ANNUAL FLY-IN - April 4-8, 2011
The Women’s Mining Coalition 19th Annual Fly-In was completed the week of April 4-8, 2011. Thirty women from fourteen states participated, from Alaska to Wyoming, and many states in between. Industry representation included coal and hard-rock mining and exploration companies; utility, energy, and service companies; and manufacturers. Our participants also represented a diversity of job functions: engineers, geologists, hydrologists, plant managers, land managers, executives, analysts, consultants, and community relations and human resources specialists.
Here we are in DC!
Members of WMC met with members of Congress and/or their staff to discuss issues. WMC members were armed with packets containing one-page summaries of the main points that were given to the staff members visited by the groups.
The issues statements included the following:
Other Related Information and Links
NWMA Executive Director Laura Skaer Testifies at House Subcommittee Hearing : The Effect of the President’s FY 2012 Budget and Legislative Proposals on Private Sector Job Creation, Domestic Energy and Mineral Production and Deficit Reduction. (See the full text here.)
Jobs and Plant Losses from EPA's Proposed Air Regulations, National Mining Association, March 2011
Senator Bill Johnson in Natural Resources Committee about the Stream Protection Rule
And Great food, too!
Highlights of the trip included:
• We completed 156 Senate and House visits, including those that the participants scheduled with their specific legislators on their own initiative, and many brief visits, during which we delivered our material to relevant energy, natural resource, mining, and environmental staff members.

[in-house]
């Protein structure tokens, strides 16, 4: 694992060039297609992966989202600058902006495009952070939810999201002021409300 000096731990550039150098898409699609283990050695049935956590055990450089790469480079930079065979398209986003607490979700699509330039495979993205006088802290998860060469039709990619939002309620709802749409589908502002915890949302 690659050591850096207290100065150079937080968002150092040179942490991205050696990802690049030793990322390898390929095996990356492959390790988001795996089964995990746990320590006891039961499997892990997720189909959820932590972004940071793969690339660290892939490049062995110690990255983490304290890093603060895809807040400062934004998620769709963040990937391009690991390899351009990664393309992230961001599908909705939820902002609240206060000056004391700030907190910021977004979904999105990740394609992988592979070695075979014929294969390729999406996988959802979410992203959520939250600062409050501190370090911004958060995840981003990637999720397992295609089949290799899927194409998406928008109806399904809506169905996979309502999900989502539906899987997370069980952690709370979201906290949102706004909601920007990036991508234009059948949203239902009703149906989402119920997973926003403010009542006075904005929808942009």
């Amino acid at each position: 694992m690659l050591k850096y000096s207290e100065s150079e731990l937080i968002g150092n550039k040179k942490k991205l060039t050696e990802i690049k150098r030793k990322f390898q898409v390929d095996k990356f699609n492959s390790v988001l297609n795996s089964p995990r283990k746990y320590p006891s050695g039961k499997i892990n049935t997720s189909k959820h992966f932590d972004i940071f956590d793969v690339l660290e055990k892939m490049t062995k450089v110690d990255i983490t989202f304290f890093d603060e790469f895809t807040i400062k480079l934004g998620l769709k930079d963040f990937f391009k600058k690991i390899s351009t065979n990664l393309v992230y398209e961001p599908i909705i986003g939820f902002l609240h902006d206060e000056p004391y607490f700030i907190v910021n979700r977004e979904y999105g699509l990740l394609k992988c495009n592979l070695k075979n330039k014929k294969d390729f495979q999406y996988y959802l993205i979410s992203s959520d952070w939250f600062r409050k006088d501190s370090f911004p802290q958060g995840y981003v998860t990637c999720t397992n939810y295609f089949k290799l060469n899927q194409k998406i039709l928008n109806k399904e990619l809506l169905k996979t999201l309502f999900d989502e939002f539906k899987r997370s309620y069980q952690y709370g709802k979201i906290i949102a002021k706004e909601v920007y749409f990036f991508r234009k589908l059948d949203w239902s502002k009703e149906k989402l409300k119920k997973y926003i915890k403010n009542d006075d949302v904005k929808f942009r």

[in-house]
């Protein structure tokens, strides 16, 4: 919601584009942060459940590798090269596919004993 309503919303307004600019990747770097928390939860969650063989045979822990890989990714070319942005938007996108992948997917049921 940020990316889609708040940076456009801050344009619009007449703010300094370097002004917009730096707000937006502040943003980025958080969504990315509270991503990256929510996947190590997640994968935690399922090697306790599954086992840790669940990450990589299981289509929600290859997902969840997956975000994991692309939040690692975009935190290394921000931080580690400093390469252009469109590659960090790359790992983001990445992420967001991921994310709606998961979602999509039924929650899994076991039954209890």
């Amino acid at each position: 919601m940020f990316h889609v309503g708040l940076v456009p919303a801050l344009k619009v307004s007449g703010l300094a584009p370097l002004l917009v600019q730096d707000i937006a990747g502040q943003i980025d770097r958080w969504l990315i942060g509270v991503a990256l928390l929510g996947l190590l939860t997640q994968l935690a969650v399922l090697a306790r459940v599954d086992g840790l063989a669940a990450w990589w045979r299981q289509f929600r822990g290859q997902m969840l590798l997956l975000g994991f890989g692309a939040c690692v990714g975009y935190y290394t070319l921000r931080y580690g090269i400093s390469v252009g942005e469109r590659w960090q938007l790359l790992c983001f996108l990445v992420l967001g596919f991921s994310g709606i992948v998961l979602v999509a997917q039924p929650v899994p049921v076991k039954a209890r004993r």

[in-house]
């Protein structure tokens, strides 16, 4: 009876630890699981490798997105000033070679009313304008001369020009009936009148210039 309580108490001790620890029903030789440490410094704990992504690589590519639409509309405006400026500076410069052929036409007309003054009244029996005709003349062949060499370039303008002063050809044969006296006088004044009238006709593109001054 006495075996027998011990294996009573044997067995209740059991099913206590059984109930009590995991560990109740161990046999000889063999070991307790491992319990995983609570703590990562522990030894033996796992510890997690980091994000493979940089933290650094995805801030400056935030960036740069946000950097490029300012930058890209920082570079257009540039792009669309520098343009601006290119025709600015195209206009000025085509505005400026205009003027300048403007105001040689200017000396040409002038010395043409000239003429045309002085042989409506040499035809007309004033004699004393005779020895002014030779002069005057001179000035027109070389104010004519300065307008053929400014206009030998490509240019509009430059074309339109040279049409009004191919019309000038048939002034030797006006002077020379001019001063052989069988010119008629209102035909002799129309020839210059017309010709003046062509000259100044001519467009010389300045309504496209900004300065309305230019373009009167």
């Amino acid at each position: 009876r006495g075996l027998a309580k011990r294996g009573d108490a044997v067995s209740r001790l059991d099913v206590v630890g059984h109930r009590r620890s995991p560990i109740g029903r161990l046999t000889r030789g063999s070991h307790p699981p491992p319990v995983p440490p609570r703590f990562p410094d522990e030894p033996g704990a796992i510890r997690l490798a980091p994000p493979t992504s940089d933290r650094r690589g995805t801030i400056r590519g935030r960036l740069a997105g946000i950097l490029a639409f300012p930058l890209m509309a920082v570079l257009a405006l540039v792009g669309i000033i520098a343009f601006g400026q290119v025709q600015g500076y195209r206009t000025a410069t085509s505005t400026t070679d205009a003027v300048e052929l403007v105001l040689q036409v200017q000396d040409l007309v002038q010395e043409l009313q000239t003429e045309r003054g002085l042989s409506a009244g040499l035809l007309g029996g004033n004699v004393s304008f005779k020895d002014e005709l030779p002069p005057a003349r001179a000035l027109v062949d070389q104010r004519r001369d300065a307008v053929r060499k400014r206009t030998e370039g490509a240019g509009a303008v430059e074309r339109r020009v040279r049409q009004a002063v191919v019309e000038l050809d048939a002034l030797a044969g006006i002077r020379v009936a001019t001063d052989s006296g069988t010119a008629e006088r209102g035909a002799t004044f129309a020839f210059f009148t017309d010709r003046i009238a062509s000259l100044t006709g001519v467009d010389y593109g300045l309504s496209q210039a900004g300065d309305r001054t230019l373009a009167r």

• Topics covered in the meetings included US mineral reliance, permitting, jobs, and EPA proposed regulations.
Below is a brief summary of comments we received from staff and members of Congress:
• The United States’ reliance on other countries for many essential minerals was a topic that WMC raised during the 2010 Fly-In. At that time, the graphic we used showing increasing reliance was one that had not been seen by many staffers. This year, WMC used the same graphic, updated to 2010 and contrasted to both 2009 and 1996. Not only did this graphic generate much relevant discussion of the problem, but it was not necessarily new to most staffers. This indicates that WMC has been successful in raising awareness of the issue on Capitol Hill.
• As in 2010, the need to generate more jobs was mentioned in most meetings, an indication that the economy is not rapidly improving. WMC members were able to point out that mining provides stable well-paying jobs that support families and communities throughout this country.
• The EPA has been on many members’ radar because of EPA’s blatant attempts to design policy without the approval of Congress. Most staffers we spoke to agreed that it is appropriate and necessary that Congress, not a solitary EPA, make decisions regarding mining regulations.
• Permitting delays are a problem that every participant understood and had experience with, from hard rock to coal miners, from power plant operators to vendors. The majority of staff we met with agreed that what has become a rat’s nest of permitting problems is bad for the domestic mining industry, as well as associated businesses.
Many thanks to our sponsors: Chevron, Peabody Energy, American Coal Council, InfoMine, Sumitomo Pogo Mine, and ACCCE. Thanks also go to the many companies who not only allowed, but encouraged, their employees to participate in this year’s Fly-In. Last, thank you to the WMC members who participated in the 2011 Fly-In; without your interest and determination, the Fly-In would not be possible.